Yes, the image and identity of Jesus remained a mystery and it remains so even today for many in this world.  If we ask the same question about Jesus that he asked his disciples, “Who do people say that he is?” we would still get a wide variety of answers.  Some would say, a teacher (and that he was…people of his own time recognized him as one who taught with insight and authority).  Others might respond, “a friend – a friend who sticks closer than a brother” (for, somehow, they know that what a friend we have in Jesus is more than just the title of a hymn – it is a reality).  Still others might claim that Jesus is nothing more than a hoax and charlatan, a good man who claimed to be God but nothing more.

Yet, if we want to know God, we are to look at Jesus…for he is more than a teacher and a friend; he IS the Son of the living God.  We can only know Jesus if his image and his identity become one of the same.  We cannot correctly answer the key question of who do you say that I am and remain uncommitted.  For, the confession of Jesus as Lord and Savior requires heavenly insight and faith.

It’s like this.  One day, I caught a cab from the airport and soon got into a conversation with the cab driver who noticed my collar.  “I really love the Bible,” he said, “I can’t tell you how many times I’ve read it.  I know whole chapters by memory.  It’s my all-time favorite book.”  My innocent response was, “and what church do you belong to?”  “None, I’m not a Christian.”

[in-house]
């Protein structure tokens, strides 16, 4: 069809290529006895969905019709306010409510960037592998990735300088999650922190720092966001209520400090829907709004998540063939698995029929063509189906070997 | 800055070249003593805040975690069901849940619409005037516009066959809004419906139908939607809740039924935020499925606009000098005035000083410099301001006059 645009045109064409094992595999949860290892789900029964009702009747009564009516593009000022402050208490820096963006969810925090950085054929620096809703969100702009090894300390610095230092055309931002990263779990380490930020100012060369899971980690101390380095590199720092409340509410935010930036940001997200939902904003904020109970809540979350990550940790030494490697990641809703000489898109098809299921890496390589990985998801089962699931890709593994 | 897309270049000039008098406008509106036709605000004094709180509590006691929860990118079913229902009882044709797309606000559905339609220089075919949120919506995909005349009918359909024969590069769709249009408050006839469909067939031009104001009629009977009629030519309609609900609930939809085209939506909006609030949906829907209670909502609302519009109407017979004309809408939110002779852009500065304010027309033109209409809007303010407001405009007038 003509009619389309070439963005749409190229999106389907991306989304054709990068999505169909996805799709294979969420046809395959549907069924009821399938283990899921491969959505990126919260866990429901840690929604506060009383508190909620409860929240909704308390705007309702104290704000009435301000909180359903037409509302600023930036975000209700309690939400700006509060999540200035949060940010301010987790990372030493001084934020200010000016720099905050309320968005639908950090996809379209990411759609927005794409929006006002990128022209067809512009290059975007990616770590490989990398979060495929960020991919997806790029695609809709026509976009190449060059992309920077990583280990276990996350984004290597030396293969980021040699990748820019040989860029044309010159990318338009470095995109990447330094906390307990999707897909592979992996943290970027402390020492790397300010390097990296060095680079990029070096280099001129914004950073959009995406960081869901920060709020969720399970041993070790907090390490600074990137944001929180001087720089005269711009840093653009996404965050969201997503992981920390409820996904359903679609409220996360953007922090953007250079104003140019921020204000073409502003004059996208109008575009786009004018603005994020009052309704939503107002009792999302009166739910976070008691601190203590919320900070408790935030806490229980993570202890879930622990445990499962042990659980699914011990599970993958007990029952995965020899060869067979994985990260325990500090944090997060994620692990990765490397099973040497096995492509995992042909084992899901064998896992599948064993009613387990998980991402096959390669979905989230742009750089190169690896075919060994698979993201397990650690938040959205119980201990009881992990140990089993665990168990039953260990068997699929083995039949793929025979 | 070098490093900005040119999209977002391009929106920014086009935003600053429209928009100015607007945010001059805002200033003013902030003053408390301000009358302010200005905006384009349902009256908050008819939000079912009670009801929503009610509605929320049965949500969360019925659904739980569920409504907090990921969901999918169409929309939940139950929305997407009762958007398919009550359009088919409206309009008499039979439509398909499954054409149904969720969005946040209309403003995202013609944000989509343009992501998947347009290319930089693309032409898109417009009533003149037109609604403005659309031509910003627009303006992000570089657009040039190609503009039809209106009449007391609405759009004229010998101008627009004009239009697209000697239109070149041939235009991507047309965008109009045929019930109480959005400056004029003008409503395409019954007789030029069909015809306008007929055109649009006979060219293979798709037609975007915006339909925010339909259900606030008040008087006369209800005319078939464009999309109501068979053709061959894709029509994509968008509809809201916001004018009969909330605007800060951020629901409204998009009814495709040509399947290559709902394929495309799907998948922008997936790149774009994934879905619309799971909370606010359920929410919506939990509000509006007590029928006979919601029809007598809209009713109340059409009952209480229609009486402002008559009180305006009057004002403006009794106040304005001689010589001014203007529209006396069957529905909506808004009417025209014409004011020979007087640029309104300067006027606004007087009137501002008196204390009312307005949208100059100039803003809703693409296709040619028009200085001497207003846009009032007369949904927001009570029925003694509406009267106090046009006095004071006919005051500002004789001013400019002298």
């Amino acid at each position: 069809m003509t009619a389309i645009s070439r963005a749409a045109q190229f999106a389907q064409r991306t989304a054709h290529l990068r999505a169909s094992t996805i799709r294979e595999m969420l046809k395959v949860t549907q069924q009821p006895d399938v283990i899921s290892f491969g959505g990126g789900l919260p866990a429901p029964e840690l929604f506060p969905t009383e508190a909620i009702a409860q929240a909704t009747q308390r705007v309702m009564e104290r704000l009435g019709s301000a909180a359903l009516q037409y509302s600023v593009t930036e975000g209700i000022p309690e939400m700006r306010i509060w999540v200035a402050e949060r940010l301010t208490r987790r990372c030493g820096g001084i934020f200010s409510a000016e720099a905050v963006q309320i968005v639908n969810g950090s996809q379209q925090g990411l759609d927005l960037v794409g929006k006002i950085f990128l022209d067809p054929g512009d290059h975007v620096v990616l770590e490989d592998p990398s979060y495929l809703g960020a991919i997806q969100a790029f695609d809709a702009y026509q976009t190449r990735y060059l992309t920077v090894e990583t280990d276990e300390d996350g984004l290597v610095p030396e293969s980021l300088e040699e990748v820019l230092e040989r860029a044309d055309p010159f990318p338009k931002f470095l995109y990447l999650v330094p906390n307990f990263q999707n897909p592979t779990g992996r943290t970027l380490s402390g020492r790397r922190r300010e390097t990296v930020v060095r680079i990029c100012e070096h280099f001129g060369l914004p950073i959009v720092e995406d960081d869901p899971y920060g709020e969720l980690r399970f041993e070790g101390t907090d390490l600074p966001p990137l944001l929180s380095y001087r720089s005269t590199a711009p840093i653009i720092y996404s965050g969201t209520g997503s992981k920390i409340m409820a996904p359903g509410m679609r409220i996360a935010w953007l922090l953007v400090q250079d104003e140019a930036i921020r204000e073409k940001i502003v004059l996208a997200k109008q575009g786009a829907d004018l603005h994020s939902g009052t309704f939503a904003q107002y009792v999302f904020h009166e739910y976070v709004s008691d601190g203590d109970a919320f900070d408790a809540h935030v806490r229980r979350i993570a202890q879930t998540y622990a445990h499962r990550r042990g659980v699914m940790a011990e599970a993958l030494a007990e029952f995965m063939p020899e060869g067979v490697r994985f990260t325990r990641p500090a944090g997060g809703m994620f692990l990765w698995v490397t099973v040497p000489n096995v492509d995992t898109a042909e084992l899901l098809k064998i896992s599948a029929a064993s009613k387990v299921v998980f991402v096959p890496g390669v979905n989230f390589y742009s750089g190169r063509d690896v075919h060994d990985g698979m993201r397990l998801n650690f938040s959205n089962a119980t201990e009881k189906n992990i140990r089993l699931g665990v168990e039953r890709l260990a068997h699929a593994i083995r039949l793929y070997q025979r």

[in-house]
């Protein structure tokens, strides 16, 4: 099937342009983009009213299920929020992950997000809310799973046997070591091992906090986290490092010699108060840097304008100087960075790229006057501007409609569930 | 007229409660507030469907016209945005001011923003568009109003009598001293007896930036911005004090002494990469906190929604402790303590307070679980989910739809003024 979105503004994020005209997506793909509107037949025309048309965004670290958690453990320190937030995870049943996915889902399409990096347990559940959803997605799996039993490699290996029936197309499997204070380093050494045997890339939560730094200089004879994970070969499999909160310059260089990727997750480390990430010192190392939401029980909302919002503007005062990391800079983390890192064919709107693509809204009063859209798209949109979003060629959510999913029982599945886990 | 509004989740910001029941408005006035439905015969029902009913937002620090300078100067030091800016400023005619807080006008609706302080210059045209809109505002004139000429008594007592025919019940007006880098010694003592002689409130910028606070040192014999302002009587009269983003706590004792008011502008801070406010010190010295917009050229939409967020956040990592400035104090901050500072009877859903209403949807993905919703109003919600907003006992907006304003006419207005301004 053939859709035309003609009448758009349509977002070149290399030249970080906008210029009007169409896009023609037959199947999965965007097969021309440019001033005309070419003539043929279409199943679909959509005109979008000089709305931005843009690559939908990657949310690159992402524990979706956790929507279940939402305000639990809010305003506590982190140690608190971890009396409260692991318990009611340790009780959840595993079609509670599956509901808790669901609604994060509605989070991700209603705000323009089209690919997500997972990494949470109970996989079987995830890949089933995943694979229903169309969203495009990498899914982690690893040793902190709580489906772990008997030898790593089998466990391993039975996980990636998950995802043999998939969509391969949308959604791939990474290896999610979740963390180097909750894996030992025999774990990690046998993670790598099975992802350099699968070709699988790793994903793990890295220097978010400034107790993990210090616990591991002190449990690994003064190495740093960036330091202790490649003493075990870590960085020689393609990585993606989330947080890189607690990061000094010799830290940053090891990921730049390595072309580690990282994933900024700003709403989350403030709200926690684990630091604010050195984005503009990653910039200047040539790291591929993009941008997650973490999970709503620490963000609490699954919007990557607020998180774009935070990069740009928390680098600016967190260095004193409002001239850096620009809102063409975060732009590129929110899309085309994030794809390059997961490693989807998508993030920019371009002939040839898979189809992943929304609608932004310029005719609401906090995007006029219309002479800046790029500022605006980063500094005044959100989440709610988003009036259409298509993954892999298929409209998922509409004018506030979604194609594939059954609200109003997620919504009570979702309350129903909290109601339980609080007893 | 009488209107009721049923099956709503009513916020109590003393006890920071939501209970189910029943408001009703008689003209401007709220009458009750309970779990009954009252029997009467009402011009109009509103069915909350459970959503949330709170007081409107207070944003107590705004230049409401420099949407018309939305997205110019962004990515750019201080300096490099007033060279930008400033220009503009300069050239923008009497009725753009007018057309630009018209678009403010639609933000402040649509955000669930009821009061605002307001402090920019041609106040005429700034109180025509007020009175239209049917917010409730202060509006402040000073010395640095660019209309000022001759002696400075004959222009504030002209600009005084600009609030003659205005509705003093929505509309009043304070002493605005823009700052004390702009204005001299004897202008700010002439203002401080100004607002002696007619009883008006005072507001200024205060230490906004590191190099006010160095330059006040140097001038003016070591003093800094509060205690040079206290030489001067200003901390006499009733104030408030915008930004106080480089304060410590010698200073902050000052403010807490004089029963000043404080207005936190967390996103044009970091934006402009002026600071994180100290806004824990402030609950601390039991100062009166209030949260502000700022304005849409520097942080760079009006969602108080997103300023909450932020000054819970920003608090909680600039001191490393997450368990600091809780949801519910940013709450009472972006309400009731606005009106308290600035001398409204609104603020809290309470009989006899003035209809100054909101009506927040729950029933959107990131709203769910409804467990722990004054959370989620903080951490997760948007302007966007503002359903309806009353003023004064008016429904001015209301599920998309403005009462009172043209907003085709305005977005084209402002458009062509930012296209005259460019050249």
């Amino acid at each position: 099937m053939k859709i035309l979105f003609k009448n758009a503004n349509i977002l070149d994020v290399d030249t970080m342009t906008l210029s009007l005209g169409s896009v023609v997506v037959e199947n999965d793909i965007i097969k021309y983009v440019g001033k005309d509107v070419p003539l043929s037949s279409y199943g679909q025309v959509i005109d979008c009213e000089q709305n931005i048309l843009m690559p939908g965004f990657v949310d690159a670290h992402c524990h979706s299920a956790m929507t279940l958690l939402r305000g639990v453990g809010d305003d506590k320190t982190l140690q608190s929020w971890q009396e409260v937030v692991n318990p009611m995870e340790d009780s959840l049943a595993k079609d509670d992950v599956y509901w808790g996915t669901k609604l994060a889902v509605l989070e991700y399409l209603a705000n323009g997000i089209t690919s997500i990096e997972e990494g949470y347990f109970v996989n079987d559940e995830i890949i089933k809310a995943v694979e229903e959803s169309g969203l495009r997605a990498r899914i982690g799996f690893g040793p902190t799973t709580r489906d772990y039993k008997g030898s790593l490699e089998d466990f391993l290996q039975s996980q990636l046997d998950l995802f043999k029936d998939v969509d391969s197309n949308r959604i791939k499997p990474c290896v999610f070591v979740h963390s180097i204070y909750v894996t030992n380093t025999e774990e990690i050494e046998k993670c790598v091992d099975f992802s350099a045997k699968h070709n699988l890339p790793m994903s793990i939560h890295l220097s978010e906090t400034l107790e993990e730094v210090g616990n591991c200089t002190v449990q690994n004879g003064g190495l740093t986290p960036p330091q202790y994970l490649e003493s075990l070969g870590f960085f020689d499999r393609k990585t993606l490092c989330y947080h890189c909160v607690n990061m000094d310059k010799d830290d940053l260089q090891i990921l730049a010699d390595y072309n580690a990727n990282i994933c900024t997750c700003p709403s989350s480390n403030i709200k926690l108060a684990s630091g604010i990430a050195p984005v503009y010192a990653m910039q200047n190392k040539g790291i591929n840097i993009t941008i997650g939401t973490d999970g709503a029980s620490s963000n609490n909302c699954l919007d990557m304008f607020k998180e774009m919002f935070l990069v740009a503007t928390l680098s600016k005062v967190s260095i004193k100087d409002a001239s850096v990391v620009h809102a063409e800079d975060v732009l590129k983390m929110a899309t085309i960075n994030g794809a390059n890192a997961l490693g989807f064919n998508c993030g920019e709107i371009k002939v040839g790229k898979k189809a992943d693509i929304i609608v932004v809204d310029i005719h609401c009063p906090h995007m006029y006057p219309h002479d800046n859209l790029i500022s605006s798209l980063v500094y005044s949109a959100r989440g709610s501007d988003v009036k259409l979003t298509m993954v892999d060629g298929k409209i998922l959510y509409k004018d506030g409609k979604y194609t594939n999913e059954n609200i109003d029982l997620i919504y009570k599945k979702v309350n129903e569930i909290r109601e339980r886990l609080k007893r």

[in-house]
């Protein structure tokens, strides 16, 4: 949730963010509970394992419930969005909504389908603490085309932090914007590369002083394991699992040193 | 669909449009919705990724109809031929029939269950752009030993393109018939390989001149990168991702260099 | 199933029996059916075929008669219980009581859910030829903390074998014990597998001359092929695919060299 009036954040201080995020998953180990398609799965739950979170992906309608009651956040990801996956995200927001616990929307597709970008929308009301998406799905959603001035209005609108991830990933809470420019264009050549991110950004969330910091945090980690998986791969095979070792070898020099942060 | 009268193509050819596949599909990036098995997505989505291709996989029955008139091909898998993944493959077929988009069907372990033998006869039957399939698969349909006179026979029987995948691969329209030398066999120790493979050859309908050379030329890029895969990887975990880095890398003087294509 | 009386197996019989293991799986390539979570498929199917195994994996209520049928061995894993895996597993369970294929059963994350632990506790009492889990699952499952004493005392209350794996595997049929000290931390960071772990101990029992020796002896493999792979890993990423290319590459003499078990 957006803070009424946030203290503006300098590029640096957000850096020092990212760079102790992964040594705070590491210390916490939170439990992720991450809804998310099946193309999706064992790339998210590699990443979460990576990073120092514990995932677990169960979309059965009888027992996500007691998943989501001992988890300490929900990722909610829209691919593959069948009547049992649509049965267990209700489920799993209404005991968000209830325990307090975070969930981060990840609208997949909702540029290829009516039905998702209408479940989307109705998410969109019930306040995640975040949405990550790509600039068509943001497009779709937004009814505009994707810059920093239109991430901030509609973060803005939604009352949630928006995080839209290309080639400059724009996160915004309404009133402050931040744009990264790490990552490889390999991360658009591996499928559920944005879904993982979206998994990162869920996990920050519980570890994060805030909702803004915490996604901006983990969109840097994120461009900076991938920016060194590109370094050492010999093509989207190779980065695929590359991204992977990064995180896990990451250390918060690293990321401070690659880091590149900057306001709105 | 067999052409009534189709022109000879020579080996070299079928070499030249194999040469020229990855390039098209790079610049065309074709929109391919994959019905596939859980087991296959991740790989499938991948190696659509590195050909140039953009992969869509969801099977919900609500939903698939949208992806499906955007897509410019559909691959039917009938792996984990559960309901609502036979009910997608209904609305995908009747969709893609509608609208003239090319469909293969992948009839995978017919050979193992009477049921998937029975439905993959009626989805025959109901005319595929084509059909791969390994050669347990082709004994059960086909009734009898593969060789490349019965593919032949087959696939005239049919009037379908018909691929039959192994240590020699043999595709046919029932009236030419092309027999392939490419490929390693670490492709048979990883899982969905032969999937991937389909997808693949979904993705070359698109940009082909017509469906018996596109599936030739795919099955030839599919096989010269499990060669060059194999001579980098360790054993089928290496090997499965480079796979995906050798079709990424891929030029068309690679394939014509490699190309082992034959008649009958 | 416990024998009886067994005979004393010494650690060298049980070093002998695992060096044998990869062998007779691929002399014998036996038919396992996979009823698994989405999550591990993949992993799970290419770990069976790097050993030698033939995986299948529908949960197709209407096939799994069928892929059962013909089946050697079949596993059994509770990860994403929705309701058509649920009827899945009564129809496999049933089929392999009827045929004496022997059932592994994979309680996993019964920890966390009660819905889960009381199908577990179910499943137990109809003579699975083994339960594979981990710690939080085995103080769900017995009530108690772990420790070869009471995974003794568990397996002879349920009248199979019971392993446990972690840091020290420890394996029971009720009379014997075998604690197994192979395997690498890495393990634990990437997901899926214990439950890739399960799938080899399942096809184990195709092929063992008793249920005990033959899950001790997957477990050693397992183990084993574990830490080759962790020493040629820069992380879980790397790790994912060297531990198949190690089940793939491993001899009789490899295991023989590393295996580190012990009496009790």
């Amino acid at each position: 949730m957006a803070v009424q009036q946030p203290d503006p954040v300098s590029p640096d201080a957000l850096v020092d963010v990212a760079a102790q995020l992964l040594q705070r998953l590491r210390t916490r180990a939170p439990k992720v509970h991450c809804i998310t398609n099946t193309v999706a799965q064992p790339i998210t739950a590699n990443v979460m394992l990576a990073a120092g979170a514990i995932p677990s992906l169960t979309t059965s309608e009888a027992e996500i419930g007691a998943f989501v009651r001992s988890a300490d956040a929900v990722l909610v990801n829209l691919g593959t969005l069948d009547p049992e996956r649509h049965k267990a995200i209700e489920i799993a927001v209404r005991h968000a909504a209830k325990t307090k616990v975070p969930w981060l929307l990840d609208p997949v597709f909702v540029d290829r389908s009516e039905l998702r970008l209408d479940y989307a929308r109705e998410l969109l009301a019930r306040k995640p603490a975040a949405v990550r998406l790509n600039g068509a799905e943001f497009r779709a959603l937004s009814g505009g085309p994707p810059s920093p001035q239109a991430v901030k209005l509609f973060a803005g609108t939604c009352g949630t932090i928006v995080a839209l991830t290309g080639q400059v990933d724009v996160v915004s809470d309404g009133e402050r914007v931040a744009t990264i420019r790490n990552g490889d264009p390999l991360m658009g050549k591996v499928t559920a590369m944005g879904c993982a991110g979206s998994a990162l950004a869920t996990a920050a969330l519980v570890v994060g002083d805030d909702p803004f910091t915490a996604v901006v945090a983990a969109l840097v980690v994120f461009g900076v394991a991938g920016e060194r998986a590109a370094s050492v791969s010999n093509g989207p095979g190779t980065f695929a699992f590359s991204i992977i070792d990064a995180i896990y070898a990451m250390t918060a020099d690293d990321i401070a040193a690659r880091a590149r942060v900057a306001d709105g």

My friends, knowledge and faith are two different things.  Knowing about Jesus is not the same as knowing him and confessing him as Lord of all.  We may acknowledge Jesus as teacher, claim him as friend, see him as God’s supreme revelation, yet we may still share a seat with the cab driver.  For, the true confession only comes through faith – the faith upon which the church has been founded.

Our best response to the question of “Who do you say that I am?” may be founds in the words of Luther who said, “I believe that Jesus Christ…is my Lord, who has redeemed me…in order that I may be his, live under him in his kingdom and serve him in everlasting righteousness and blessedness.”  Now that is a commitment.  It is a commitment that becomes a way of life.  And it is a commitment which we need to renew throughout our lives through what we say about Jesus, and in the way we act out our faith.  For, our identity is not found in the things which we own or have gathered in this world.  Our identity is not found in what people say about us.  Our identity is firmly planted in our confession of faith in Jesus Christ, and as children of God, gifted by the Spirit, we confess, “You, Jesus, are the Messiah, the Son of the living God. Yes, Lord, Jesus, you are my teacher, my friend, and my savior.  It is you alone that I trust above all things in this world.”

May we find our true identity in this confession in Christ and in him alone.  And may the peace of God, which surpasses all human understanding, keep your hearts and your minds in Christ Jesus.  Amen.